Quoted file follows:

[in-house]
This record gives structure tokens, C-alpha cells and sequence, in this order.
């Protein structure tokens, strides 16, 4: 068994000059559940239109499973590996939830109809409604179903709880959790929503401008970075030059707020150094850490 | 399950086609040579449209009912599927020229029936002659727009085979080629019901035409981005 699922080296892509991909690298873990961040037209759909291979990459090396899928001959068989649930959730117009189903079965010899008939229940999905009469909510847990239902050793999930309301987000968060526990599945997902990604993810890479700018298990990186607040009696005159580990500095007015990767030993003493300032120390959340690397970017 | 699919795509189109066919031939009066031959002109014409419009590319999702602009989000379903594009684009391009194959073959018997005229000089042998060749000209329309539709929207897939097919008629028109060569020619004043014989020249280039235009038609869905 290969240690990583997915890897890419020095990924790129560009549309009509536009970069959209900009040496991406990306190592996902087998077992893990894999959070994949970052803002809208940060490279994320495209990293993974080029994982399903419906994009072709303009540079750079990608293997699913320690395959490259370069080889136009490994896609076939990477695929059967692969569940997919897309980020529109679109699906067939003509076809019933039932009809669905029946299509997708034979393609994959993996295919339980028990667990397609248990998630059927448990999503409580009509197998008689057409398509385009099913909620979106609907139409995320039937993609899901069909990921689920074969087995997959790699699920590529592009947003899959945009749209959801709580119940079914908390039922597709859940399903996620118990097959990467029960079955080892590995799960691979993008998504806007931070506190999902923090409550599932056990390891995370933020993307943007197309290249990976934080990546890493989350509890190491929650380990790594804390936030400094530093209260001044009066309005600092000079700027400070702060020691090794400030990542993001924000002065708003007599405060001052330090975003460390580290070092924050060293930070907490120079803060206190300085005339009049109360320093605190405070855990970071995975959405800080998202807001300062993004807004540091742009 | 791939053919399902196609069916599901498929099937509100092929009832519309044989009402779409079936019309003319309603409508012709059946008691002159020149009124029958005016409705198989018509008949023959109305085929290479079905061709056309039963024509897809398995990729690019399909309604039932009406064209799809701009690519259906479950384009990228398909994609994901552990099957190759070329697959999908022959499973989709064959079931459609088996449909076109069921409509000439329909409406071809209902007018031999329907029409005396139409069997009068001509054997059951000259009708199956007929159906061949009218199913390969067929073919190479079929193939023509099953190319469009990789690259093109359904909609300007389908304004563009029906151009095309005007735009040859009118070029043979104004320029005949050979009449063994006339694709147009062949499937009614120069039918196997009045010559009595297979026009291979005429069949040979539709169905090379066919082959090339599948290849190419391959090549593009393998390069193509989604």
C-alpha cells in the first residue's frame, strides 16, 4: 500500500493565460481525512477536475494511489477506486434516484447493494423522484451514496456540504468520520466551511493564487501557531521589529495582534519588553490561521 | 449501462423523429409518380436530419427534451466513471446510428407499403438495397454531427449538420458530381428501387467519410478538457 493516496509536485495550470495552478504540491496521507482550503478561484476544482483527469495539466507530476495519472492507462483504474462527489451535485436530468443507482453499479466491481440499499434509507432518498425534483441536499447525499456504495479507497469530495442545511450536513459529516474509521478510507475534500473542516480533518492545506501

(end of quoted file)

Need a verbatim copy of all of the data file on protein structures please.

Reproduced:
[in-house]
This record gives structure tokens, C-alpha cells and sequence, in this order.
């Protein structure tokens, strides 16, 4: 068994000059559940239109499973590996939830109809409604179903709880959790929503401008970075030059707020150094850490 | 399950086609040579449209009912599927020229029936002659727009085979080629019901035409981005 699922080296892509991909690298873990961040037209759909291979990459090396899928001959068989649930959730117009189903079965010899008939229940999905009469909510847990239902050793999930309301987000968060526990599945997902990604993810890479700018298990990186607040009696005159580990500095007015990767030993003493300032120390959340690397970017 | 699919795509189109066919031939009066031959002109014409419009590319999702602009989000379903594009684009391009194959073959018997005229000089042998060749000209329309539709929207897939097919008629028109060569020619004043014989020249280039235009038609869905 290969240690990583997915890897890419020095990924790129560009549309009509536009970069959209900009040496991406990306190592996902087998077992893990894999959070994949970052803002809208940060490279994320495209990293993974080029994982399903419906994009072709303009540079750079990608293997699913320690395959490259370069080889136009490994896609076939990477695929059967692969569940997919897309980020529109679109699906067939003509076809019933039932009809669905029946299509997708034979393609994959993996295919339980028990667990397609248990998630059927448990999503409580009509197998008689057409398509385009099913909620979106609907139409995320039937993609899901069909990921689920074969087995997959790699699920590529592009947003899959945009749209959801709580119940079914908390039922597709859940399903996620118990097959990467029960079955080892590995799960691979993008998504806007931070506190999902923090409550599932056990390891995370933020993307943007197309290249990976934080990546890493989350509890190491929650380990790594804390936030400094530093209260001044009066309005600092000079700027400070702060020691090794400030990542993001924000002065708003007599405060001052330090975003460390580290070092924050060293930070907490120079803060206190300085005339009049109360320093605190405070855990970071995975959405800080998202807001300062993004807004540091742009 | 791939053919399902196609069916599901498929099937509100092929009832519309044989009402779409079936019309003319309603409508012709059946008691002159020149009124029958005016409705198989018509008949023959109305085929290479079905061709056309039963024509897809398995990729690019399909309604039932009406064209799809701009690519259906479950384009990228398909994609994901552990099957190759070329697959999908022959499973989709064959079931459609088996449909076109069921409509000439329909409406071809209902007018031999329907029409005396139409069997009068001509054997059951000259009708199956007929159906061949009218199913390969067929073919190479079929193939023509099953190319469009990789690259093109359904909609300007389908304004563009029906151009095309005007735009040859009118070029043979104004320029005949050979009449063994006339694709147009062949499937009614120069039918196997009045010559009595297979026009291979005429069949040979539709169905090379066919082959090339599948290849190419391959090549593009393998390069193509989604």
C-alpha cells in the first residue's frame, strides 16, 4: 500500500493565460481525512477536475494511489477506486434516484447493494423522484451514496456540504468520520466551511493564487501557531521589529495582534519588553490561521 | 449501462423523429409518380436530419427534451466513471446510428407499403438495397454531427449538420458530381428501387467519410478538457 493516496509536485495550470495552478504540491496521507482550503478561484476544482483527469495539466507530476495519472492507462483504474462527489451535485436530468443507482453499479466491481440499499434509507432518498425534483441536499447525499456504495479507497469530495442545511450536513459529516474509521478510507475534500473542516480533518492545506501